I totally and fundamentally disagree with the assertion that any act, utterance or content on the VisitScotland website can be said to amount in any way to any display of any bias whatsoever. That is simply not true. It is a fact that the website set out a number of historical dates. The member was correct to say that VisitScotland subsequently added a number of other dates. That shows how responsive it is; it shows how willing it is to respond immediately to people in Scotland. I know that that is true because, as the tourism minister, I have seen first hand how responsive it is when complaints have been made. I know that, in one particular case in which a small business in the south of Scotland raised an issue, its chief executive, Malcolm Roughead, went to visit the lady for a number of hours. He got out of his quango office and went out to speak to the public. That is the sort of leadership that VisitScotland has displayed.

I am proud to be served by the leadership and staff of VisitScotland. It is playing a blinder for Scotland, and I am astonished that Patricia Ferguson’s question has been asked of us today.

Photo of Murdo Fraser Murdo Fraser Conservative

Does the minister really think that the most important event in Scotland in 1945 was the election of an SNP MP?

Photo of Fergus Ewing Fergus Ewing Scottish National Party

VisitScotland did not express any view on the importance or otherwise of any of the events. The information is not meant to be an extensive history lesson—giving that is not the role of VisitScotland or its website. The attempt by Opposition politicians to infer from a series of facts that are set out on a website that there is party-political bias just does not stack up. Were we in a court of law, Mr Fraser would be prevented from making any submission to that effect. Oh that we were in a court of law but, sadly, that is not to be.

There are serious matters that currently affect tourism. There is the level of tax that is imposed in Scotland. Fuel duty is about 40p higher than in Mediterranean countries, and there is the air passenger duty that is imposed by the Conservative-Liberal coalition, which has a very damaging impact on tourism. There is also the level of VAT, which is the second or third highest in Europe. If Mr Fraser wanted to ask about those issues, he would at least be expressing concerns that I heard about yesterday evening from members of the Federation of Small Businesses in Inverness who work in tourism. Nobody outside the chamber has mentioned this matter to me. I have not had a letter from Patricia Ferguson about it or any correspondence, emails or even tweets about it. I have had nothing whatsoever, except from members of the Opposition parties in the chamber. That says it all.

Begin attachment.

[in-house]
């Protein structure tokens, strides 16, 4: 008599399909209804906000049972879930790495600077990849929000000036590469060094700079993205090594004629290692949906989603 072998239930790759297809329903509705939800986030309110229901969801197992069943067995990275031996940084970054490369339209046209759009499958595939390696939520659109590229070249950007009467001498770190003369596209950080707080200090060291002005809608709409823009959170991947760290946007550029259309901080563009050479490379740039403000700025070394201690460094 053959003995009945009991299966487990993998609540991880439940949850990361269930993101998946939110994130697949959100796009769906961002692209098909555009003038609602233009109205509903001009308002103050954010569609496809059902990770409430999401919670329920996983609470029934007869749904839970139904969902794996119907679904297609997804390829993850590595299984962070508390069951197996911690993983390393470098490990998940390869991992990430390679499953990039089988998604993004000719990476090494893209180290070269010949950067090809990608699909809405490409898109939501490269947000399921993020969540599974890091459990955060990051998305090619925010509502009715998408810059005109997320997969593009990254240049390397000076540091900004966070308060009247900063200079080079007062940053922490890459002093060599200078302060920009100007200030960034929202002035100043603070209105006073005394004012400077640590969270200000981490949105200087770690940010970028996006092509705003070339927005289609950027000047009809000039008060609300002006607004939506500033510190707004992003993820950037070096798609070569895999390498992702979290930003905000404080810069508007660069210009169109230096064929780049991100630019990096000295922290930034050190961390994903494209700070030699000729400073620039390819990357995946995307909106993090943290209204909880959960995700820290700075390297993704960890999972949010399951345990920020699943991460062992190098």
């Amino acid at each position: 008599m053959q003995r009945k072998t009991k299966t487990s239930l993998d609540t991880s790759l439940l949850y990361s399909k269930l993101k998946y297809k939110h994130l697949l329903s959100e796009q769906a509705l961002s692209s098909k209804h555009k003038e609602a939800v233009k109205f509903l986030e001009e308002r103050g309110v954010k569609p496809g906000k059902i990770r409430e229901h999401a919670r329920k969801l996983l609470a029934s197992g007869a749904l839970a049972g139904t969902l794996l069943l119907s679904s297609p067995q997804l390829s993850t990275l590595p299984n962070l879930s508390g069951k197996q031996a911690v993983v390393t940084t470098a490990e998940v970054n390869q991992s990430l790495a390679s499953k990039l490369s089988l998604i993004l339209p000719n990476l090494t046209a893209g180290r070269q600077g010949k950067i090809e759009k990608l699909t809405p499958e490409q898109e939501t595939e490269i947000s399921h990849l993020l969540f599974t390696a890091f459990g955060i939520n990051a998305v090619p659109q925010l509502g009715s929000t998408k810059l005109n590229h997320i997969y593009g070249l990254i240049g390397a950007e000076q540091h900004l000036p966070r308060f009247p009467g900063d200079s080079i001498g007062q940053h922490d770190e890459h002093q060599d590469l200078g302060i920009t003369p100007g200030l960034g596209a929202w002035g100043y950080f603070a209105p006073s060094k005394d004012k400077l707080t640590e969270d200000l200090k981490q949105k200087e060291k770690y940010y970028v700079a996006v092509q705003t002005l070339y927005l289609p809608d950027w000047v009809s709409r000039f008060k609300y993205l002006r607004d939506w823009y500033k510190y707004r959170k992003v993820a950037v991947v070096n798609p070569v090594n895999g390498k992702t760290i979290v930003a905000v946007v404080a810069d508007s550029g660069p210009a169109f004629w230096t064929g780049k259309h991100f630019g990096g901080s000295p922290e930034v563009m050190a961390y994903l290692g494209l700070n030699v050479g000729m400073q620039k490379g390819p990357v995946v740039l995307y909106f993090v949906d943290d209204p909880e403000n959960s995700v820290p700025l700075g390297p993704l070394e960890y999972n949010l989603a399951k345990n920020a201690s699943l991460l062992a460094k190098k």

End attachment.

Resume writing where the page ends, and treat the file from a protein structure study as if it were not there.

Photo of Stewart Stevenson Stewart Stevenson Scottish National Party

Does the minister feel, as I do, that it is good and useful that we can see against 1888 on the website that

The Scottish Labour Party is formed by Keir Hardie”?

I might argue that the foundation of Celtic Football Club or the opening of Peterhead prison in my constituency, which took place in the same year, was a more important event, but the fact that the VisitScotland website mentions Keir Hardie’s formation of the Scottish Labour Party and, indeed, the foundation of the Scottish Trades Union Congress in 1897 is clear evidence that the website gathers to its bosom a wide range of interesting material.

Photo of John Scott John Scott Conservative

Minister—if you can find a question in that.

Photo of Fergus Ewing Fergus Ewing Scottish National Party

I think that I have listened to Mr Stevenson over a period of around 12 or 13 years, and I confess that I have often concluded that my education has not been sufficiently developed but that Mr Stevenson was helping me to put that right. I agree that his points are well made.

The main conclusion about all this is that VisitScotland is there to serve the public and to promote tourism. It is doing that by setting out some interesting dates and some interesting points in history. The information that it provides is not meant to imply any judgment or any view, and it does not. That is the point, and it is a point that a first-year law student could grasp in a nanosecond.

Photo of Liam McArthur Liam McArthur Liberal Democrat

As we have heard, the admission by VisitScotland that it got it wrong gives the lie to much of what the minister has just said. The minister cannot wash his hands of the matter. He and his cabinet secretary set the agenda and the culture here. Will he state categorically for the Parliament that he does not want any more toadying by agencies that are responsible to his department?

Photo of Fergus Ewing Fergus Ewing Scottish National Party

There has been no toadying whatever. I think that that answers the question.

I say to Liam McArthur, with whom I have always had cordial and serious dealings, that his leader was reported in the press as suggesting that Scottish ministers—presumably, me—directed VisitScotland to include the material in question on its website. I make it clear that I became aware of the issue at around 10 or 11 o’clock this morning. I had not been aware of it, because I was too busy looking at serious matters to do with the creation of jobs in Scotland, bringing investment to Scotland and promoting tourism in Scotland. That is what I do with my time.

Mr Rennie’s charge that Scottish Government ministers somehow exerted pressure on VisitScotland to put the material on the website is one of the most ludicrous charges that I have heard, and I hope that he will take the opportunity to withdraw that ludicrous and utterly unsubstantiated assertion.